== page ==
Research reflections

Barak Rosenshine’s ‘Principles of Instruction’

Jonathan Beale, Researcher-in-Residence, CIRL Barak Rosenshine’s ‘Principles of Instruction’ has become increasingly influential in educational research and practice since its publication a decade ago.[1] Rosenshine (1930-2017) was formerly a professor of educational psychology in the College of Education at the University of Illinois. His research focused on learning instruction, teacher performance and student achievement. Much […]

Education, Autonomy, and Human Flourishing

Jonathan Beale, Researcher-in-Residence, CIRL It is widely agreed that the ultimate aim both of education and of life is to flourish. The question of what it means to lead a flourishing life is among philosophy’s perennial questions and it underpins the field of contemporary educational research known as ‘character education’. The Jubilee Centre for Character […]

How to Avoid Educational Neuroscientism

Jonathan Beale, Researcher-in-Residence, CIRL The greatest problem facing educational neuroscience and psychology is crossing the bridge between theory and practice: how to move from scientific evidence to its practical application in education. Crossing this bridge too hastily leaves educational neuroscience and psychology open to the accusation of ‘scientism’: excessive belief in the power or value […]

What is creativity and what makes a creative thinker?

Jonathan Beale, Researcher-in-Residence, CIRL What is creativity and what makes a creative thinker? These were two of the main questions addressed yesterday in the second colloquium in this year’s CIRL colloquia series, given by Bill Lucas, Professor of Learning and Director of the Centre for Real-World Learning at the University of Winchester. This post discusses […]

Where Education’s Civic Aims meet its Epistemic Aims

Jonathan Beale, Researcher-in-Residence, CIRL Among the aims of education are civic aims: developing character traits, such as civility and neighbourliness, that enable students to become responsible, engaged citizens, able to contribute to the common good of society. These can be developed through activities such as volunteering, service and community engagement.[1] The civic aims of education, […]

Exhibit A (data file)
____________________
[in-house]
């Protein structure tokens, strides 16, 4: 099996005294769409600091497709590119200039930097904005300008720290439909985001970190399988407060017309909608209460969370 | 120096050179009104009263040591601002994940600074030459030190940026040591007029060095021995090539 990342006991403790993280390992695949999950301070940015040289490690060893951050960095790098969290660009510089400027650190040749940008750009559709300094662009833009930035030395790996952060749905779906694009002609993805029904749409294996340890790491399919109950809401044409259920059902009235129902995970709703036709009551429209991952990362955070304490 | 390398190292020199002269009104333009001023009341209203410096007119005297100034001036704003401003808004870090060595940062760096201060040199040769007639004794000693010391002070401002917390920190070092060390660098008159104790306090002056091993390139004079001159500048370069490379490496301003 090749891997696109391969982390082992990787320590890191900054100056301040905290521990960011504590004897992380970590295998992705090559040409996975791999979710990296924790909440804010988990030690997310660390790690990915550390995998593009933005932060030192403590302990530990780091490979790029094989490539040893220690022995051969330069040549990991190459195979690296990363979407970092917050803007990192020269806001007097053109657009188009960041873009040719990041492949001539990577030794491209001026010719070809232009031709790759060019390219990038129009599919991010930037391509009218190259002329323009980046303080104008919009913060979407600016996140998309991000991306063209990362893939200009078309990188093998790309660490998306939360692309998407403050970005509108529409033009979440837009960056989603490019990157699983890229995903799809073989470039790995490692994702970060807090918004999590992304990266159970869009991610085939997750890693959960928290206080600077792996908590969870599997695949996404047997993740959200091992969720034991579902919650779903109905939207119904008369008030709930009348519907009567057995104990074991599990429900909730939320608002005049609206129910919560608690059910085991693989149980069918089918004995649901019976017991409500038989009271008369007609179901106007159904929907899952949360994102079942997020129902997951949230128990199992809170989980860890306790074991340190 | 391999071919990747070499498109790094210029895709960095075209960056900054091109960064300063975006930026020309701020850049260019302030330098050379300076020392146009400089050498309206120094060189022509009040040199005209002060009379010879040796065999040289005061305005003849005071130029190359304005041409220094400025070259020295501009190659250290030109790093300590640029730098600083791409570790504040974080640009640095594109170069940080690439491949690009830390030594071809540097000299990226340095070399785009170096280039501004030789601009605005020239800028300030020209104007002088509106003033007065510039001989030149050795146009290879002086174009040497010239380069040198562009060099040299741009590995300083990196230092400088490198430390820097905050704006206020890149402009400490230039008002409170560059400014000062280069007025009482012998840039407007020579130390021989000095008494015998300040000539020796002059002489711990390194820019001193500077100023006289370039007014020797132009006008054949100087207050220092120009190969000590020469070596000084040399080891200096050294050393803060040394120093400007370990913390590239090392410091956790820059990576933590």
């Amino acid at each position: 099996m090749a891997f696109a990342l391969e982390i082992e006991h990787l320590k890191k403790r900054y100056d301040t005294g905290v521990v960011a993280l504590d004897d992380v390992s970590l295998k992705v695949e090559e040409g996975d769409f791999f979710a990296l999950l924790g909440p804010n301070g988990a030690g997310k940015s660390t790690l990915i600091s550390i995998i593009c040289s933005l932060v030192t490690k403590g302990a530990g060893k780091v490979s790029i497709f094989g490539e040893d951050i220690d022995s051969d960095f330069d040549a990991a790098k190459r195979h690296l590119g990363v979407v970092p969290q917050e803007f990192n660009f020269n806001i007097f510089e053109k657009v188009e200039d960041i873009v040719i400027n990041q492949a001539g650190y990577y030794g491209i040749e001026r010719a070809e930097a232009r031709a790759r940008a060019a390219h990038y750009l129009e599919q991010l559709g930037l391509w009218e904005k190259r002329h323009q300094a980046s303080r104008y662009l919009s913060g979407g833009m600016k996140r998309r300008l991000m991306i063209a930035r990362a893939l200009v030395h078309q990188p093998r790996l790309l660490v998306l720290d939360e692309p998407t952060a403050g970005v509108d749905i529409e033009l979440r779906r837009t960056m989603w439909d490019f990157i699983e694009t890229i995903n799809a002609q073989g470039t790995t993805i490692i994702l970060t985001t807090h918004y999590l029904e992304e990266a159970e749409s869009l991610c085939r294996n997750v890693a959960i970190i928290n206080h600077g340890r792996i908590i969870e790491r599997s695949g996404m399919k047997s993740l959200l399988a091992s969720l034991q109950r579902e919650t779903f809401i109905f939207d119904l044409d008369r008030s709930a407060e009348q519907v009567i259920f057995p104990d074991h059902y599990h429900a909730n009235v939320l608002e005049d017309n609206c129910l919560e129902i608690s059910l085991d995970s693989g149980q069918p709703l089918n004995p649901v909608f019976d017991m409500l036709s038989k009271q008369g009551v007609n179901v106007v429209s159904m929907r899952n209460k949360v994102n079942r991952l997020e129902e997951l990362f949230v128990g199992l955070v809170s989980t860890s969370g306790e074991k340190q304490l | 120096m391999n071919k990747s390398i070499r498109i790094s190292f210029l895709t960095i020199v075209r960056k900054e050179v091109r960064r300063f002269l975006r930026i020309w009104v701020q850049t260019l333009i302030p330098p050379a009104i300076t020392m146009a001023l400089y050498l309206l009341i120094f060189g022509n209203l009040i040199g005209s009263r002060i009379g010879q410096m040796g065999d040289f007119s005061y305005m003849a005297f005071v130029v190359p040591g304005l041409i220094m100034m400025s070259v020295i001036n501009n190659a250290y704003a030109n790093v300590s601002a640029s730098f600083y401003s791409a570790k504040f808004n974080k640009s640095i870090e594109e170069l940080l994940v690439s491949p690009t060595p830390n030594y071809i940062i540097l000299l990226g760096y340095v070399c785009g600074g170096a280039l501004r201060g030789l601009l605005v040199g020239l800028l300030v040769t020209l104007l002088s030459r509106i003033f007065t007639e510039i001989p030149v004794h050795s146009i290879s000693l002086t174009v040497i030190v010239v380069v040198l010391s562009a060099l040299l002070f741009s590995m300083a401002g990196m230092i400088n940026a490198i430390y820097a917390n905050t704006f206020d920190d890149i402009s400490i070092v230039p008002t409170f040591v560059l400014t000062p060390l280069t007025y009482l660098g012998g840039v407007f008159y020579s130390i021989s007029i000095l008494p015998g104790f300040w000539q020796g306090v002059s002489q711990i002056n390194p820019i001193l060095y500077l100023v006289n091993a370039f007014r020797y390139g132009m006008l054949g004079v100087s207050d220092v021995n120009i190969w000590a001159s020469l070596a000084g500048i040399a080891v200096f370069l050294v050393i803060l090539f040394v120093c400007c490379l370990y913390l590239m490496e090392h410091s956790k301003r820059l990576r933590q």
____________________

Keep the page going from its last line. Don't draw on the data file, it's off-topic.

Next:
Happiness as the Aim of Education

Jonathan Beale, Researcher-in-Residence, CIRL Just over a week ago, an early Renaissance painting by the Florentine painter Cimabue set a new record as the most expensive medieval painting ever sold, fetching over €24 million at an auction in Actéon in Senlis, north of Paris. Cimabue’s 13th-century Christ Mocked was recently discovered hanging above the hot […]

The Importance of Independent Learning Skills

Jonathan Beale, Researcher-in-Residence, CIRL When does education happen? This was one of the thought-provoking questions Alexander Armstrong raised in his talk at the IBSC ‘Challenging Boys’ Conference at Windsor Boys’ School on Friday. Armstrong raised this question in response to a question during the discussion with the audience, about Armstrong’s claim, during his talk, that […]

The Role of Wonder in Education

Jonathan Beale, Researcher-in-Residence, CIRL Yesterday, CIRL inaugurated its colloquia series, where we invite leading experts in education to speak on important themes in teaching and learning. Our first speaker was educator and author Ian Warwick, whose most recent book, Learning with Leonardo: Unfinished Perfection (John Catt, 2019), co-written with Ray Speakman, offers a study of […]

Resilience and its Importance in Character Education

Jonathan Beale, Researcher-in-Residence, CIRL 1 October 2019 Resilience has become one of the most discussed character traits in the media in recent years. Popular psychology and self-development articles, podcasts and videos on the topic abound.[1] It has also become a hot topic in education. Resilience has become a staple part of character education programmes offered […]